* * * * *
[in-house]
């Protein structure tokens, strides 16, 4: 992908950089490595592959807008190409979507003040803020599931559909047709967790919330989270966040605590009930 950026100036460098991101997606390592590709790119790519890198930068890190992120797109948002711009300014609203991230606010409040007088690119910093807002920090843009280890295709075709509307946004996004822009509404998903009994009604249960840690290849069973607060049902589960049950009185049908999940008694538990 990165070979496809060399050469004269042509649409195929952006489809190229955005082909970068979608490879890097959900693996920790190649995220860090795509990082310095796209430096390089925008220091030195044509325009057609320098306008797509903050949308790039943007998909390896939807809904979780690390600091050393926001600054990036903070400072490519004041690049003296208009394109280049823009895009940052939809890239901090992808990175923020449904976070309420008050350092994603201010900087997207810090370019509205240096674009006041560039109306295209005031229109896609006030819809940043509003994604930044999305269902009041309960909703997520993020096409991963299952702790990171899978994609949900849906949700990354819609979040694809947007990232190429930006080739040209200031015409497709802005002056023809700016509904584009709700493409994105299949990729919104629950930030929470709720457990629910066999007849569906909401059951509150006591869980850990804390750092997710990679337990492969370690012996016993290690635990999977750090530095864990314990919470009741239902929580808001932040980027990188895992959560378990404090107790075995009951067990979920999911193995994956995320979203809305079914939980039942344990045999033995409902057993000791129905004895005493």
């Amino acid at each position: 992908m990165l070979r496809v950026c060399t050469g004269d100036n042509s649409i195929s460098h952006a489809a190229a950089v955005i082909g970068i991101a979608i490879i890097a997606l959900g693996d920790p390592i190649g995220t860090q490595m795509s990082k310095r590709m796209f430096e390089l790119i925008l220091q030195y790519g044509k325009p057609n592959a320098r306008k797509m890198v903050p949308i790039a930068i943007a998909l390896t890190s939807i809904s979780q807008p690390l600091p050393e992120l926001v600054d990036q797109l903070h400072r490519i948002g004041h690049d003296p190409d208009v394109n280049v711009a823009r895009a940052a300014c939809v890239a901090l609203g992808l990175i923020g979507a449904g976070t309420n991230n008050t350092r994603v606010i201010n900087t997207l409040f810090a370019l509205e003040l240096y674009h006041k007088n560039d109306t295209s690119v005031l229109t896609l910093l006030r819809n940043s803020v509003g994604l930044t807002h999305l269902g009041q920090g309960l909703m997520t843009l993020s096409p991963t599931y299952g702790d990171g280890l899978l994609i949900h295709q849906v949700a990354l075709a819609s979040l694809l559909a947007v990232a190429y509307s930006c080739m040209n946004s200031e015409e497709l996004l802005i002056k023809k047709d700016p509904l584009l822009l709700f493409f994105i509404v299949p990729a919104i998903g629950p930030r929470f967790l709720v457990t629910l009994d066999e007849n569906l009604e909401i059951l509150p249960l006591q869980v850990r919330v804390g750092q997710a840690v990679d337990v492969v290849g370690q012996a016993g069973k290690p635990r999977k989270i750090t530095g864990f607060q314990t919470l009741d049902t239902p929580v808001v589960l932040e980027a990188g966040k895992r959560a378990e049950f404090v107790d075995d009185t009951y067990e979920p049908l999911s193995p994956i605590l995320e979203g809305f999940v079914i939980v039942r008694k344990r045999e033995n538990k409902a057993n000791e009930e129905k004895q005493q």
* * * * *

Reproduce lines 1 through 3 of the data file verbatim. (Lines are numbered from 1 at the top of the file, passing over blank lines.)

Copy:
[in-house]
């Protein structure tokens, strides 16, 4: 992908950089490595592959807008190409979507003040803020599931559909047709967790919330989270966040605590009930 950026100036460098991101997606390592590709790119790519890198930068890190992120797109948002711009300014609203991230606010409040007088690119910093807002920090843009280890295709075709509307946004996004822009509404998903009994009604249960840690290849069973607060049902589960049950009185049908999940008694538990 990165070979496809060399050469004269042509649409195929952006489809190229955005082909970068979608490879890097959900693996920790190649995220860090795509990082310095796209430096390089925008220091030195044509325009057609320098306008797509903050949308790039943007998909390896939807809904979780690390600091050393926001600054990036903070400072490519004041690049003296208009394109280049823009895009940052939809890239901090992808990175923020449904976070309420008050350092994603201010900087997207810090370019509205240096674009006041560039109306295209005031229109896609006030819809940043509003994604930044999305269902009041309960909703997520993020096409991963299952702790990171899978994609949900849906949700990354819609979040694809947007990232190429930006080739040209200031015409497709802005002056023809700016509904584009709700493409994105299949990729919104629950930030929470709720457990629910066999007849569906909401059951509150006591869980850990804390750092997710990679337990492969370690012996016993290690635990999977750090530095864990314990919470009741239902929580808001932040980027990188895992959560378990404090107790075995009951067990979920999911193995994956995320979203809305079914939980039942344990045999033995409902057993000791129905004895005493």
């Amino acid at each position: 992908m990165l070979r496809v950026c060399t050469g004269d100036n042509s649409i195929s460098h952006a489809a190229a950089v955005i082909g970068i991101a979608i490879i890097a997606l959900g693996d920790p390592i190649g995220t860090q490595m795509s990082k310095r590709m796209f430096e390089l790119i925008l220091q030195y790519g044509k325009p057609n592959a320098r306008k797509m890198v903050p949308i790039a930068i943007a998909l390896t890190s939807i809904s979780q807008p690390l600091p050393e992120l926001v600054d990036q797109l903070h400072r490519i948002g004041h690049d003296p190409d208009v394109n280049v711009a823009r895009a940052a300014c939809v890239a901090l609203g992808l990175i923020g979507a449904g976070t309420n991230n008050t350092r994603v606010i201010n900087t997207l409040f810090a370019l509205e003040l240096y674009h006041k007088n560039d109306t295209s690119v005031l229109t896609l910093l006030r819809n940043s803020v509003g994604l930044t807002h999305l269902g009041q920090g309960l909703m997520t843009l993020s096409p991963t599931y299952g702790d990171g280890l899978l994609i949900h295709q849906v949700a990354l075709a819609s979040l694809l559909a947007v990232a190429y509307s930006c080739m040209n946004s200031e015409e497709l996004l802005i002056k023809k047709d700016p509904l584009l822009l709700f493409f994105i509404v299949p990729a919104i998903g629950p930030r929470f967790l709720v457990t629910l009994d066999e007849n569906l009604e909401i059951l509150p249960l006591q869980v850990r919330v804390g750092q997710a840690v990679d337990v492969v290849g370690q012996a016993g069973k290690p635990r999977k989270i750090t530095g864990f607060q314990t919470l009741d049902t239902p929580v808001v589960l932040e980027a990188g966040k895992r959560a378990e049950f404090v107790d075995d009185t009951y067990e979920p049908l999911s193995p994956i605590l995320e979203g809305f999940v079914i939980v039942r008694k344990r045999e033995n538990k409902a057993n000791e009930e129905k004895q005493q």